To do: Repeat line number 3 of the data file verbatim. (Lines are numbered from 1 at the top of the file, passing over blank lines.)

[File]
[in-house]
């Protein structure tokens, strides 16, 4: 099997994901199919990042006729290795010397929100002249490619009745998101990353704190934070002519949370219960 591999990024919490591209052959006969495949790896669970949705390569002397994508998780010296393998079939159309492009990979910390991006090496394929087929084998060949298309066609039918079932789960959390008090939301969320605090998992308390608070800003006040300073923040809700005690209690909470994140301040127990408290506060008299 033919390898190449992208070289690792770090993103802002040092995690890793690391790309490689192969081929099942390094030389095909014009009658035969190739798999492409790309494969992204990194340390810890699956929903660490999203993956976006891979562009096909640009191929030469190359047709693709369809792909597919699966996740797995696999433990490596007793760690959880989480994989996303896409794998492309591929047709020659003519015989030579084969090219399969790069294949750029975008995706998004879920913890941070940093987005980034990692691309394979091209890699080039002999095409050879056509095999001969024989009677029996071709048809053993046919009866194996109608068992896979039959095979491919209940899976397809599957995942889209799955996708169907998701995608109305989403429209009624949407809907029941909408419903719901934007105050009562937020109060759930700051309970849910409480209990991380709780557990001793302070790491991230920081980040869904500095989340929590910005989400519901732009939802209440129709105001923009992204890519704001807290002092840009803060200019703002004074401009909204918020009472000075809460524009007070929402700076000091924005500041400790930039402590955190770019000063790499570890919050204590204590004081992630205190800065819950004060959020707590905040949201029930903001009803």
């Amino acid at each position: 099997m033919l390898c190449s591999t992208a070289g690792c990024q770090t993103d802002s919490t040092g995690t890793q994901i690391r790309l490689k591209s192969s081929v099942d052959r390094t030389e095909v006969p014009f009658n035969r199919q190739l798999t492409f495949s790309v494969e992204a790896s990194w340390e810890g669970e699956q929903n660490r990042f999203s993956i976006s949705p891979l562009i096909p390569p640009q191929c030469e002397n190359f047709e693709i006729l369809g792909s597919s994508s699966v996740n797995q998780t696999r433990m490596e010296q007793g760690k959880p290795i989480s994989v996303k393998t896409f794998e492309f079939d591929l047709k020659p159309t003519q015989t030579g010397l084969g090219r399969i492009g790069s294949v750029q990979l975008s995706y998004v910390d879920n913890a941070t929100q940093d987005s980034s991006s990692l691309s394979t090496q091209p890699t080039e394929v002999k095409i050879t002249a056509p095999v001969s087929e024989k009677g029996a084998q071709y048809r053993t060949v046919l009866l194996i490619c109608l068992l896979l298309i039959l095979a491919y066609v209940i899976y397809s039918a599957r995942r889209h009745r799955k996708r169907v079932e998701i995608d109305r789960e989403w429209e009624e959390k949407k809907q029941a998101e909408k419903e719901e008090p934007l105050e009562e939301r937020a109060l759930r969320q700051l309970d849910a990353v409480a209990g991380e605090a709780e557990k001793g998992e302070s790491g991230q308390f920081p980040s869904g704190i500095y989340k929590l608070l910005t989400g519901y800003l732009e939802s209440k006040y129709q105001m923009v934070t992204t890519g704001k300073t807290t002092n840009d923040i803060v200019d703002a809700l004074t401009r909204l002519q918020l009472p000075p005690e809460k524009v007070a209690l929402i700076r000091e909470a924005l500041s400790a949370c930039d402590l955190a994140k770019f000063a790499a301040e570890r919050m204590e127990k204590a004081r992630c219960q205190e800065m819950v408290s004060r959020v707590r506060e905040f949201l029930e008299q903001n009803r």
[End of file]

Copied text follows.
């Amino acid at each position: 099997m033919l390898c190449s591999t992208a070289g690792c990024q770090t993103d802002s919490t040092g995690t890793q994901i690391r790309l490689k591209s192969s081929v099942d052959r390094t030389e095909v006969p014009f009658n035969r199919q190739l798999t492409f495949s790309v494969e992204a790896s990194w340390e810890g669970e699956q929903n660490r990042f999203s993956i976006s949705p891979l562009i096909p390569p640009q191929c030469e002397n190359f047709e693709i006729l369809g792909s597919s994508s699966v996740n797995q998780t696999r433990m490596e010296q007793g760690k959880p290795i989480s994989v996303k393998t896409f794998e492309f079939d591929l047709k020659p159309t003519q015989t030579g010397l084969g090219r399969i492009g790069s294949v750029q990979l975008s995706y998004v910390d879920n913890a941070t929100q940093d987005s980034s991006s990692l691309s394979t090496q091209p890699t080039e394929v002999k095409i050879t002249a056509p095999v001969s087929e024989k009677g029996a084998q071709y048809r053993t060949v046919l009866l194996i490619c109608l068992l896979l298309i039959l095979a491919y066609v209940i899976y397809s039918a599957r995942r889209h009745r799955k996708r169907v079932e998701i995608d109305r789960e989403w429209e009624e959390k949407k809907q029941a998101e909408k419903e719901e008090p934007l105050e009562e939301r937020a109060l759930r969320q700051l309970d849910a990353v409480a209990g991380e605090a709780e557990k001793g998992e302070s790491g991230q308390f920081p980040s869904g704190i500095y989340k929590l608070l910005t989400g519901y800003l732009e939802s209440k006040y129709q105001m923009v934070t992204t890519g704001k300073t807290t002092n840009d923040i803060v200019d703002a809700l004074t401009r909204l002519q918020l009472p000075p005690e809460k524009v007070a209690l929402i700076r000091e909470a924005l500041s400790a949370c930039d402590l955190a994140k770019f000063a790499a301040e570890r919050m204590e127990k204590a004081r992630c219960q205190e800065m819950v408290s004060r959020v707590r506060e905040f949201l029930e008299q903001n009803r």